It’s widely known that having a will is important for making it absolutely clear what happens to your assets after you die. But what’s less frequently discussed are other legal provisions that outline how not only your assets, but also your medical decisions and long-term care will be handled as you age, and in case you need help making important choices. Those options include conservatorships and power of attorney, and which you choose and how you implement these arrangements can simplify major transitions.

A conservatorship is designed to protect an adult “who needs partial or full supervision, protection and assistance by reason of mental illness, physical illness or injury, developmental disability or other mental or physical incapacity,” according to Tennessee attorney Martin Pierce. In other words, if a senior becomes disabled in a way that affects his or her ability to make sound financial, legal, or medical decisions, and needs someone else to manage their affairs, a conservatorship could be a good way to protect that person and their assets.

Typically, a conservatorship is only used if the senior or disabled adult is already unable to administer their own financial and legal lives. It’s a tool that comes in handy in the case of a sudden, rapid decline or emergency. If you’re planning ahead, however, for the possibility that you may need help eventually with handling your money, living arrangements, or property, that’s when power of attorney can come in handy.

Naming a trusted person power of attorney gives them the ability to make decisions on your behalf. You can even name multiple powers of attorney. For example, you may want to place your medical power of attorney in the hands of a doctor or other medical professional familiar with your needs. But you might also have a cousin who is an experienced accountant and who might be better suited to assisting with your investments if you became unable to do so.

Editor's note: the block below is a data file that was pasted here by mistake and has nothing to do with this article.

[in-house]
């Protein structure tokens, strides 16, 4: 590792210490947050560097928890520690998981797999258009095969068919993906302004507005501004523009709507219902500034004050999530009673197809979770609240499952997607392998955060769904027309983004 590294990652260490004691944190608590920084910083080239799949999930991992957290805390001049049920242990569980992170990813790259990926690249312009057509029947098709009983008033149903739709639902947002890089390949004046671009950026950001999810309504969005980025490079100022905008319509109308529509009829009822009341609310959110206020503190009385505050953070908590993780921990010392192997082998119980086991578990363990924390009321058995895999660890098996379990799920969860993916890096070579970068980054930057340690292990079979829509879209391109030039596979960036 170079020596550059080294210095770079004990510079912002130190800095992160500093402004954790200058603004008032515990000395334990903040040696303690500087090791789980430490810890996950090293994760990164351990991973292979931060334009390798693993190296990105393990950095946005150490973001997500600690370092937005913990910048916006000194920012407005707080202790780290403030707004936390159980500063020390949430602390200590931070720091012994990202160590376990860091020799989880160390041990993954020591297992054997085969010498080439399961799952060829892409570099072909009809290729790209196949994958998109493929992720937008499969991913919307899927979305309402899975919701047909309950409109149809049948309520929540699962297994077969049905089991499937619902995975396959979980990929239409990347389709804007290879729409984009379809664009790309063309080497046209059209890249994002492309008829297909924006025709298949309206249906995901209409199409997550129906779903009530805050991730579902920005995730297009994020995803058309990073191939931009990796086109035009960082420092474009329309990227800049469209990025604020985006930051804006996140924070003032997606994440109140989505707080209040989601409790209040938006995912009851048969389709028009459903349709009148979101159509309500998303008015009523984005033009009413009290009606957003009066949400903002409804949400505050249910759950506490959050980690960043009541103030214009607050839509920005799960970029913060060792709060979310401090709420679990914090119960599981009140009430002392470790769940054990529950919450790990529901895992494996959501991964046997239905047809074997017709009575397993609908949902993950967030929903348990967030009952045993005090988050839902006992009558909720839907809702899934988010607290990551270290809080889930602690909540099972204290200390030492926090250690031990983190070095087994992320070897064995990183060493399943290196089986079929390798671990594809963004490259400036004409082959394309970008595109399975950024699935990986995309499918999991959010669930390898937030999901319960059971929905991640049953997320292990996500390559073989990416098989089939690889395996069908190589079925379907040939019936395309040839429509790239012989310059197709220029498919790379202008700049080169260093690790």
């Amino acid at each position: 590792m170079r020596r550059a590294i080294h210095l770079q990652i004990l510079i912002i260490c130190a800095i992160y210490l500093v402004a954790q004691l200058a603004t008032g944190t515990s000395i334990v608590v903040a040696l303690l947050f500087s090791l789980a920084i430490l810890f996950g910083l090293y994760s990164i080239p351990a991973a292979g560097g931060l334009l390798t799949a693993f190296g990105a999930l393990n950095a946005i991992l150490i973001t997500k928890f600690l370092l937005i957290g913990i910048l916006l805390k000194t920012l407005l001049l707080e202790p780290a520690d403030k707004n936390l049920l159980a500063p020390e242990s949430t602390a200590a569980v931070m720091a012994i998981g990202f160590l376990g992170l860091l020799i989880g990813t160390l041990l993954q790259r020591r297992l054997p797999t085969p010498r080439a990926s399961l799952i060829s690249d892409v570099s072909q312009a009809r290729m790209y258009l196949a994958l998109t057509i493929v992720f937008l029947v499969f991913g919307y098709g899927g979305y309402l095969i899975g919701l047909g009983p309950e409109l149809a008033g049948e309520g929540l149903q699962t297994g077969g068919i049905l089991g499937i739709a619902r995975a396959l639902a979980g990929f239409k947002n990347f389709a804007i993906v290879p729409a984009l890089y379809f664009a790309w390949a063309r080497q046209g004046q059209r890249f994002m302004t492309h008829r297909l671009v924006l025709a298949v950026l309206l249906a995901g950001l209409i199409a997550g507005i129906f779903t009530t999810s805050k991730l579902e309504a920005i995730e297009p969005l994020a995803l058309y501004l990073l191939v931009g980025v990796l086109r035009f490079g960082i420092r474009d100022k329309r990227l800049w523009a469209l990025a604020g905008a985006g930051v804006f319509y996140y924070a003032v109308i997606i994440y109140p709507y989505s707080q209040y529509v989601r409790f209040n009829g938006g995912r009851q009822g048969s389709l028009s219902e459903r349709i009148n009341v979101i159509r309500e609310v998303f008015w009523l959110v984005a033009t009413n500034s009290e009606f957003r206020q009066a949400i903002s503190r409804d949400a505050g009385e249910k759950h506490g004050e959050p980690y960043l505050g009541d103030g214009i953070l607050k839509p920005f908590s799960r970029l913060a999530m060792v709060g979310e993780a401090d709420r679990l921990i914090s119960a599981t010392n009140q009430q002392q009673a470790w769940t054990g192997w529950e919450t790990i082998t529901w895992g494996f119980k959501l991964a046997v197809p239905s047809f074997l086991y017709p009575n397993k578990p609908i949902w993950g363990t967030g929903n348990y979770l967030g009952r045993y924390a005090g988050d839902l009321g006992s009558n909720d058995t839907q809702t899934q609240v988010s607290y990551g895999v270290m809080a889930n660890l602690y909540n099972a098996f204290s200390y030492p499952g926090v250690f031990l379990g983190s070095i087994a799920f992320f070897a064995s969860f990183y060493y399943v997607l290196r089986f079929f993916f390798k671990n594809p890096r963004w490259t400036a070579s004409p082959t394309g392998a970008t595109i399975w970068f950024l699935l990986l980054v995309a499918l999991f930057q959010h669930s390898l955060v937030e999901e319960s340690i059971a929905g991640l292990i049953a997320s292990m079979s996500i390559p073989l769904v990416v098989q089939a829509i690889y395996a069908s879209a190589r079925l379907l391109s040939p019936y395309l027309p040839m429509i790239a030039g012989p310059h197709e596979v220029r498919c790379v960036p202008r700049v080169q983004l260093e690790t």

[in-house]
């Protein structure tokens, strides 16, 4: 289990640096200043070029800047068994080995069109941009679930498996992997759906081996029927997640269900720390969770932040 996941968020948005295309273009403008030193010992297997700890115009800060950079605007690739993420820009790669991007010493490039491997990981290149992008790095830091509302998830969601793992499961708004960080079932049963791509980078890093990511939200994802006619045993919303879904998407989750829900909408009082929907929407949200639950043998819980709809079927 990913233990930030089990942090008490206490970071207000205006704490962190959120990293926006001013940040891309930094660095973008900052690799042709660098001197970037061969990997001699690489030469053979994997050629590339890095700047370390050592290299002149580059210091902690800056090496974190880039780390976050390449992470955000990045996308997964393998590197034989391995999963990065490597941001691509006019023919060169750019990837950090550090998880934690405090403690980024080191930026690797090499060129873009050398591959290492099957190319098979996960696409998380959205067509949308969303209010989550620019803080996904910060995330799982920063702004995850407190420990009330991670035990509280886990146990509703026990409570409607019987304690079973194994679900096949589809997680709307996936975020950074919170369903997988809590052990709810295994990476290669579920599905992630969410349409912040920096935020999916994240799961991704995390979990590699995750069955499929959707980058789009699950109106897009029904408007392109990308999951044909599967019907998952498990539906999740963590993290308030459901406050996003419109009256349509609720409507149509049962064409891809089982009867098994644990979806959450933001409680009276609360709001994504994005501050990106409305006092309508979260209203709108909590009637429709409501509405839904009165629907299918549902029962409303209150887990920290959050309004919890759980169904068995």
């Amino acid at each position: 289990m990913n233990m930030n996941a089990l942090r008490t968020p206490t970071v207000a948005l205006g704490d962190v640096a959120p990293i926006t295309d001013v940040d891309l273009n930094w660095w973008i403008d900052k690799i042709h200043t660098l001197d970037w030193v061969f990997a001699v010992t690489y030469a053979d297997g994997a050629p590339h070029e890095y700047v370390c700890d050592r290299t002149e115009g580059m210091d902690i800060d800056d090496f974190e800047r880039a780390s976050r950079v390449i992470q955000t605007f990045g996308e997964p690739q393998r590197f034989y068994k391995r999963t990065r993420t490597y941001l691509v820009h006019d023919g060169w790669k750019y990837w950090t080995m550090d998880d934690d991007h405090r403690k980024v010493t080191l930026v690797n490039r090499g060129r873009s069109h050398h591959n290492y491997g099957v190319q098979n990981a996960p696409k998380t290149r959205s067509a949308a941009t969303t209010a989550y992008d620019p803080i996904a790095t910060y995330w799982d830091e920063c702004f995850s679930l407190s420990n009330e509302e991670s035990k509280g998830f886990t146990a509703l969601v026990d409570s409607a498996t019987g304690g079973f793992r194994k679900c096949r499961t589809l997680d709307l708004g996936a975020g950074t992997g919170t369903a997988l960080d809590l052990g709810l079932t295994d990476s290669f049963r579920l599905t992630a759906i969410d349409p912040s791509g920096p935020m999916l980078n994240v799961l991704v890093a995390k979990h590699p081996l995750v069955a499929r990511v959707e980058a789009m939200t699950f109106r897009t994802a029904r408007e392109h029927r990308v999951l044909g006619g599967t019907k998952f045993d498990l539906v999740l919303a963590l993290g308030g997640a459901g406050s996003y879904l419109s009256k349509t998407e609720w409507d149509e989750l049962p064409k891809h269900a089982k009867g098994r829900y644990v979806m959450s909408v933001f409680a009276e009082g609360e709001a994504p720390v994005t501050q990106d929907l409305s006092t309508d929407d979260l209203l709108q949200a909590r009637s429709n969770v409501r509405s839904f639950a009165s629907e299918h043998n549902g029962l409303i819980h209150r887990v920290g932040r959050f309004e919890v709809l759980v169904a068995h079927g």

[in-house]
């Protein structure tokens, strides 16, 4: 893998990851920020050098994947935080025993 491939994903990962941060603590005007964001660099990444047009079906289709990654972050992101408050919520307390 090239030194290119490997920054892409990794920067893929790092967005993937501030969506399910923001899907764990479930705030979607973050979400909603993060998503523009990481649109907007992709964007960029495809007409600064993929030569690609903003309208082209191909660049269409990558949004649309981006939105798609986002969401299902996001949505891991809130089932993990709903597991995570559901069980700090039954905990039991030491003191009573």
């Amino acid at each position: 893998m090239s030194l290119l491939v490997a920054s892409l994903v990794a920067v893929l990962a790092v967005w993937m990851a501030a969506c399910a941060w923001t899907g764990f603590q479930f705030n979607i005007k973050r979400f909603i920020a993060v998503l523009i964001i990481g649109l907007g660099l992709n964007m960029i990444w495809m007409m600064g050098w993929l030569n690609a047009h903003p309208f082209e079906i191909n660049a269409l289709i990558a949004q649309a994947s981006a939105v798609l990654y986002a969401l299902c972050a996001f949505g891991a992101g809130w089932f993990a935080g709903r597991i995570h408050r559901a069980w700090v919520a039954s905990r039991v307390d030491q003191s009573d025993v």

In addition to arranging for power of attorney and writing a will, penning an advanced directive that lays out your wishes on medical matters such life support and hospice can reduce the burden for family members in the event of a difficult decline in health. It can also help the person or persons named power of attorney know exactly how you want them to proceed in regards to your medical care.

Legal planning like this can sometimes be a difficult topic to broach. It’s natural to feel uncomfortable contemplating worst case scenarios and your own demise or that of a loved one. However, by having those talks and making preparations ahead of time, it will be much simpler to proceed should extended illness occur or a condition like Alzheimer’s or dementia. An experienced attorney like Mr. Pierce can also help guide you through how these types of legal provisions can impact taxes, help you avoid inconvenient probate requirements, and arrange for trusts.

At Regency Morristown, we believe strongly in the power of planning to enhance eldercare, and hope this is good food for thought as you contemplate your golden years, or how you might care for someone special in your life.